Thyroid disorders can be categorized into two: hyperthyroidism (the thyroid gland overproduces T3 and T4) and hypothyroidism (the thyroid produces insufficient amount of T3 and T4).
- Symptoms of hyperthyroidism include muscle weakness, irritability, fast heartbeat, irritability, enlargement of thyroid gland, weight loss, low heat tolerance, and diarrhea.
- Symptoms of hypothyroidism include constipation, tiredness, weight gain, poor ability to tolerate low temperatures, and depression.
Thyroid Malfunction Can Cause Mental Disorder
Scientific studies have shown that malfunction of hypothalamic-pituitary-thyroid neuroendocrine axis causes bipolar and major depressive disorders.
In addition, symptoms such as tiredness, fatigue, weight gain, depression, memory loss and concentration impairments are common to both bipolar and unipolar disorders and hypothyroidism (2).
Ashwagandha For Hypothyroidism
From lab studies with mice, scientists at D.A University, India, have found that Ashwagandha roots have the capacity to stimulate thyroid hormones. More specifically, the findings suggest that it boosts serum concentrations of thyroid hormone, making it an effective remedy for hypothyroidism.
How Ashwagandha Works
The function of the thyroid gland is regulated by two formations of the brain: the hypothalamus and the pituitary gland.
The hypothalamus collects input from body systems and evaluates if the thyroid gland should decrease or increase section of T4 and/or T3.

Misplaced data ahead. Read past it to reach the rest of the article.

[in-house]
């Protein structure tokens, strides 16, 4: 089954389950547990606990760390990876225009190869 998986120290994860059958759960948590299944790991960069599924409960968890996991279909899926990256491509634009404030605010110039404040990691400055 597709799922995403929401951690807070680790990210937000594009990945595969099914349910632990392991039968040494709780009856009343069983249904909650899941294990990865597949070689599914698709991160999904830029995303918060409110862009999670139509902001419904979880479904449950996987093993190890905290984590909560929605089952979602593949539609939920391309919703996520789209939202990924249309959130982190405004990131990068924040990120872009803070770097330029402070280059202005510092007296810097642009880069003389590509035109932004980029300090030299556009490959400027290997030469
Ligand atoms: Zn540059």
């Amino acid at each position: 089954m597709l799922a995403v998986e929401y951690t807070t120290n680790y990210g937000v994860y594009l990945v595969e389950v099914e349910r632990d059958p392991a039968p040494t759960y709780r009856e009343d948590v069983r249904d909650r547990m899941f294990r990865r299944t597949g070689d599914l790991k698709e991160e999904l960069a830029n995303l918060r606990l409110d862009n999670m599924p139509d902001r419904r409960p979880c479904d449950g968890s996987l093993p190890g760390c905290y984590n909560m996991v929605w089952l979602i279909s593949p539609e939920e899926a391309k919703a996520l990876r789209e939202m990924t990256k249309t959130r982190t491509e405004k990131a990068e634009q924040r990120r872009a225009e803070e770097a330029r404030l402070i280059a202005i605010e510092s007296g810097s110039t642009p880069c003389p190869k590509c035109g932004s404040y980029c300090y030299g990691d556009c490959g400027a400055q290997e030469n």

If addition T4 and/or T3 is required, or if one’s rate of metabolism is slow, the thyroid is directed to produce thyrotropin releasing hormone. The thyrotropin releasing hormone is transported throughout the body and once it reaches the pituitary gland, it stimulates it to secrete thyroid stimulating hormone.
It’s at this point that Ashwagandha comes in as a remedy for thyroid malfunction. It directs thyroid stimulating (THS) hormone to travel to the pituitary. TSH triggers the thyroid gland to produce sufficient amounts of T4 and T3.
T4 and T3 upregulate metabolism and cellular utilization of energy. Once T3 has accumulated to optimal levels, the hypothalamus notes it and directs pituitary gland to stop production of TSH.
Ashwagandha for Hypothyroidism
Ashwagandha has been proven to stimulate production of more T4 hormone – which explains why it is such a popular natural remedy for hypothyroidism. A 2014 placebo-controlled study to monitor thyroid indices for T4, T3 and TSH of 60 patients taking Ashwagandha for bipolar disorder found that patient taking Ashwagandha reported increased production of T4 and stable levels of TSH.
The scientists concluded that people suffering from hypothyroidism can benefit from taking Ashwagandha, mainly because of its anti-inflammatory, T4-elevating, antidepressant, antioxidants, and nerve-protecting properties (3).